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Ladee Hubbard on her new novel, THE RIB KING, how it is a historical novel haunted by the present, racial violence, cultural stereotypes; plus, developing strong characters with compelling backstory

By Leslie Lindsay 

Bold, original frame story of a class, race, revenge, set in 1914 at a white home with black servants, THE RIB KING is truly a unique read not quite like any other.



Spotlight: Women Writers of Color


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I discovered THE RIB KING (Amistad, January 2021) by Ladee Hubbard in a recent issue of RealSimple and was immediately intrigued with the concept of marketing: a rib sauce developed by a black cook serving in a white home. The Barclay family has fallen on hard times. When a proprietor suggests selling Ms. Mamie’s delicious meat sauce, the cash-strapped Mr. Barclay agrees. But he takes credit–mostly–in the form of finances, but he puts the face of the black groundskeeper-cum-butler on the bottle. Here, there’s already a travesty.

But then, when they are on promotional tours to sell the sauce, Mr. Sitwell, the man whose face appears on the label, becomes a bit unhinged, suggesting that he is seeking unconventional ways for revenge.

THE RIB KING reminds me of an episode of DOWNTON ABBEY meets UPSTAIRS, DOWNSTAIRS along with a more old-fashioned tale of racism along the lines of BRER RABBIT. It one sense, THE RIB KING is a careful and thoughtful examination of race, class, inequality, survival, enterprising efforts, but also, about America’s fascination with Black iconography, servants in literature. Structurally, Hubbard utilizes the concept of a frame story, that is, she interweaves a story within a story (different than a subplot), in which Mr. Sitwell is piecing together his family history, including when his ancestors were enslaved, which mirrors the forward story.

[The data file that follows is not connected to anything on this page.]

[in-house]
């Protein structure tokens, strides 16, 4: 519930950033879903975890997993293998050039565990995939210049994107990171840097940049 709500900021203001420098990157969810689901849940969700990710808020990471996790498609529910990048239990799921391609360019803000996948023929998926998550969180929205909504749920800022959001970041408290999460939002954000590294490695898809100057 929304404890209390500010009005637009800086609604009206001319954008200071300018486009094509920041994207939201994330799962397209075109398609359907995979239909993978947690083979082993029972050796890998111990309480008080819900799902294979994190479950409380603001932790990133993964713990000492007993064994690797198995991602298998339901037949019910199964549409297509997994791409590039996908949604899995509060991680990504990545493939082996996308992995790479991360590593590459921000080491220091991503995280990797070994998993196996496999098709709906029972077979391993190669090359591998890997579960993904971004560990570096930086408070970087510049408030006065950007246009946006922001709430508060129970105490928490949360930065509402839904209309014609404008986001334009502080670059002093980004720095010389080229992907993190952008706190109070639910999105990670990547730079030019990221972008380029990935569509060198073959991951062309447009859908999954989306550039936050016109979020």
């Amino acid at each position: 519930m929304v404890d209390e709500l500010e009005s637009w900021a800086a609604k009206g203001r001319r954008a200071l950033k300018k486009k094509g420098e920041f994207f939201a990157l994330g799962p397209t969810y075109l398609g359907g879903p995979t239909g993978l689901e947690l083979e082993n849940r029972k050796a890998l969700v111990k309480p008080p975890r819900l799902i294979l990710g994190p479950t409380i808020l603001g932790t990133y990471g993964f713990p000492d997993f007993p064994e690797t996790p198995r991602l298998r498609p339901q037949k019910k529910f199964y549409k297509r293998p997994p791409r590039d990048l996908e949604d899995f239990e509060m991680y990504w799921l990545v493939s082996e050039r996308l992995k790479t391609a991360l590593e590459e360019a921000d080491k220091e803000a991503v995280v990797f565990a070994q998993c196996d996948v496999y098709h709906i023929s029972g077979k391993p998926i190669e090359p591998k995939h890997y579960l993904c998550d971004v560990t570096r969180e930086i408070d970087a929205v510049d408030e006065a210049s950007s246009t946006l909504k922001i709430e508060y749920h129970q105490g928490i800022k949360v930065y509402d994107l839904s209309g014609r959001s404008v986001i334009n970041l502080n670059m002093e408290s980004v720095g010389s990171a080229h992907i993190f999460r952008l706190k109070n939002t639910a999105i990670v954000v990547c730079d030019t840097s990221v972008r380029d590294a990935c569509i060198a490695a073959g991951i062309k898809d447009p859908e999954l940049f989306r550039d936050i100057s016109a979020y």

“Ladee Hubbard’s voice is a welcome original.”

—Mary Gaitskill

THE RIB KING is brimming with memorable characters; I found them both wry and intelligent while probing at what lies underneath the surface (especially Jennie). That’s what THE RIB KING might truly be about: that appearances aren’t always what they seem.

Told in an elegant, original voice, with a deep sense of metaphor, THE RIB KING is a truly unique read about class, race, survival, and appearances.

Please join me in welcoming the lovely and talented Ladee Hubbard to the author interview series.

Leslie Lindsay:

Ladee, thank you so much for joining us! I understand THE RIB KING is a prequel to the THE TALENTED RIBKINS, your first book, which I admit I have not read. Can you tell us—first, are they intended to be read in order, or stand-alone, and also, what haunted you into writing?

Ladee Hubbard:

They are definitely stand-alone books and can be read in any order. While there is some overlap with characters, making THE RIB KING technically a prequel, the books have very different tones, subjects and themes. THE TALENTED MR. RIBKINS is about an African American family in contemporary Florida, who view their ancestor, The Rib King, as the family patriarch. He is idealized by his descendants even though they know very little about his actual life and the only image they have ever seen of him is an illustration that appears on the label of a sauce can. In 2014, while I was still working on THE TALENTED MR. RIBKINS, I began thinking about who The Rib King might have been as an actual person, his real life and experiences.

As for what ‘haunted me into writing’ his story, my ideas that about this character and his story were informed by things going on in the United States at the time I wrote it. Specifically: the beginnings of a renewed national conversation about racial violence, in particular, the vulnerability of children to racial violence.